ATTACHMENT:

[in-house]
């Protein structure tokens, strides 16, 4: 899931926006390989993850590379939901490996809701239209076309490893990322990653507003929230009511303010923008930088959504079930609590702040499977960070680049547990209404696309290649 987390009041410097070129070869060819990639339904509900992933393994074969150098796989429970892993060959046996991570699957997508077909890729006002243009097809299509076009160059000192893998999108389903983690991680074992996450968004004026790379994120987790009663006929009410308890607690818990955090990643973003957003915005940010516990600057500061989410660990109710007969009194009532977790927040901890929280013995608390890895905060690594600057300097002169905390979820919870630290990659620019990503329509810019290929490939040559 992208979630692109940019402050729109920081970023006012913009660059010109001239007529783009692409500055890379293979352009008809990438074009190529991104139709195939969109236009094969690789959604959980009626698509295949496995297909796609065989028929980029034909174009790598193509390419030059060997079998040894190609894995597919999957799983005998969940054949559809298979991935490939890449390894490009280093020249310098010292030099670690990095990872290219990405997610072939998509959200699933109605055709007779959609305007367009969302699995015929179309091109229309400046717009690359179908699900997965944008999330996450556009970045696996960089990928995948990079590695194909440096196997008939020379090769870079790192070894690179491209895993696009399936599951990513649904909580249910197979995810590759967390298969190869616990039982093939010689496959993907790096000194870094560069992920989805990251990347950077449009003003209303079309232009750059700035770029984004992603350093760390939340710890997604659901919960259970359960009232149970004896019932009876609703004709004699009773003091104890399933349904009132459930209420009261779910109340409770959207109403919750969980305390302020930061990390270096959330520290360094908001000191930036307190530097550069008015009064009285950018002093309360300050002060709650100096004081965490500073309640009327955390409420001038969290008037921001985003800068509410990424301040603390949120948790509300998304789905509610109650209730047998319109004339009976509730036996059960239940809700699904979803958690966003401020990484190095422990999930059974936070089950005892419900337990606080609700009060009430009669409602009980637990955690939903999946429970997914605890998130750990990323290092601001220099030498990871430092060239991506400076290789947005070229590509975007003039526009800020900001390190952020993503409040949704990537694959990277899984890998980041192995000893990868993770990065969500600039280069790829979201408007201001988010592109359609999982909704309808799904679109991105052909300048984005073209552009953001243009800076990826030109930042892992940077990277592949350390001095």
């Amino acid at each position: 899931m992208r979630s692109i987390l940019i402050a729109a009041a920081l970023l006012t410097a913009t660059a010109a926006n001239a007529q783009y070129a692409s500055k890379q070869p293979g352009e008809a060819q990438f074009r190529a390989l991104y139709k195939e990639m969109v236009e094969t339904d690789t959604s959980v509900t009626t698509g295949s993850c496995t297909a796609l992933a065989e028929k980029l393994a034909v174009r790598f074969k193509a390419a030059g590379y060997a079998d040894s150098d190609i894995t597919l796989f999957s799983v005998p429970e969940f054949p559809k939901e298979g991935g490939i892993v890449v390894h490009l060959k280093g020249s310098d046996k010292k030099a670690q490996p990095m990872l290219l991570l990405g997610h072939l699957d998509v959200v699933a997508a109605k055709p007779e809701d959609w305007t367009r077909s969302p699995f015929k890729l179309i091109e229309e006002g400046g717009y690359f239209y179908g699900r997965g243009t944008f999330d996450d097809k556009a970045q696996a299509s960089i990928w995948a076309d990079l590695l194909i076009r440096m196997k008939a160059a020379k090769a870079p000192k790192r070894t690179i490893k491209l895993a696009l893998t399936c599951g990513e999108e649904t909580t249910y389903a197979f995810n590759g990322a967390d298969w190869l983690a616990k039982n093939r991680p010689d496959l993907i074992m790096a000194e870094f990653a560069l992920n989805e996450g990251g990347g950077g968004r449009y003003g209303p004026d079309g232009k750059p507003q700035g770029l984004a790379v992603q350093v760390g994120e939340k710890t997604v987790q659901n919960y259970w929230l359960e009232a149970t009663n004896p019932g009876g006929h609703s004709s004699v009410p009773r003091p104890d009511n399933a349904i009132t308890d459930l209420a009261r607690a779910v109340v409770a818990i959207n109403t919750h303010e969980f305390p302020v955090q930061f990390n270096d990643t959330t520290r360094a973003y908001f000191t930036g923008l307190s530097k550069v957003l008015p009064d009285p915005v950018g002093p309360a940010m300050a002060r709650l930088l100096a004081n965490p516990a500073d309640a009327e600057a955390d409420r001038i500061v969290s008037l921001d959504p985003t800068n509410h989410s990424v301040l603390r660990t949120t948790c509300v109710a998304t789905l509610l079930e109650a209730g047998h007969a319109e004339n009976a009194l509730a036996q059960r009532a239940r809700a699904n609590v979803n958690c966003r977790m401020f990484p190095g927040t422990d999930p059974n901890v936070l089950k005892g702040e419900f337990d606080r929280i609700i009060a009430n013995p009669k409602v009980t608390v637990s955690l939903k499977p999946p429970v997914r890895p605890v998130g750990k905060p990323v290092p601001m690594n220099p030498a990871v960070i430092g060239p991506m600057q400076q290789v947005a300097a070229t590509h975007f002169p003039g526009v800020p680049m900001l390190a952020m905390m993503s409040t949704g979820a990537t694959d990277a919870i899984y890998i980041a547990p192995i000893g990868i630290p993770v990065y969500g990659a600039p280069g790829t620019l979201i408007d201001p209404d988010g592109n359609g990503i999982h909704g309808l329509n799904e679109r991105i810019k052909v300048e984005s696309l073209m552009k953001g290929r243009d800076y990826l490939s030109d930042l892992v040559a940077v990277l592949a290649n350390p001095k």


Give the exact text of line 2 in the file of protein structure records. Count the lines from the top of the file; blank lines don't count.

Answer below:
């Protein structure tokens, strides 16, 4: 899931926006390989993850590379939901490996809701239209076309490893990322990653507003929230009511303010923008930088959504079930609590702040499977960070680049547990209404696309290649 987390009041410097070129070869060819990639339904509900992933393994074969150098796989429970892993060959046996991570699957997508077909890729006002243009097809299509076009160059000192893998999108389903983690991680074992996450968004004026790379994120987790009663006929009410308890607690818990955090990643973003957003915005940010516990600057500061989410660990109710007969009194009532977790927040901890929280013995608390890895905060690594600057300097002169905390979820919870630290990659620019990503329509810019290929490939040559 992208979630692109940019402050729109920081970023006012913009660059010109001239007529783009692409500055890379293979352009008809990438074009190529991104139709195939969109236009094969690789959604959980009626698509295949496995297909796609065989028929980029034909174009790598193509390419030059060997079998040894190609894995597919999957799983005998969940054949559809298979991935490939890449390894490009280093020249310098010292030099670690990095990872290219990405997610072939998509959200699933109605055709007779959609305007367009969302699995015929179309091109229309400046717009690359179908699900997965944008999330996450556009970045696996960089990928995948990079590695194909440096196997008939020379090769870079790192070894690179491209895993696009399936599951990513649904909580249910197979995810590759967390298969190869616990039982093939010689496959993907790096000194870094560069992920989805990251990347950077449009003003209303079309232009750059700035770029984004992603350093760390939340710890997604659901919960259970359960009232149970004896019932009876609703004709004699009773003091104890399933349904009132459930209420009261779910109340409770959207109403919750969980305390302020930061990390270096959330520290360094908001000191930036307190530097550069008015009064009285950018002093309360300050002060709650100096004081965490500073309640009327955390409420001038969290008037921001985003800068509410990424301040603390949120948790509300998304789905509610109650209730047998319109004339009976509730036996059960239940809700699904979803958690966003401020990484190095422990999930059974936070089950005892419900337990606080609700009060009430009669409602009980637990955690939903999946429970997914605890998130750990990323290092601001220099030498990871430092060239991506400076290789947005070229590509975007003039526009800020900001390190952020993503409040949704990537694959990277899984890998980041192995000893990868993770990065969500600039280069790829979201408007201001988010592109359609999982909704309808799904679109991105052909300048984005073209552009953001243009800076990826030109930042892992940077990277592949350390001095």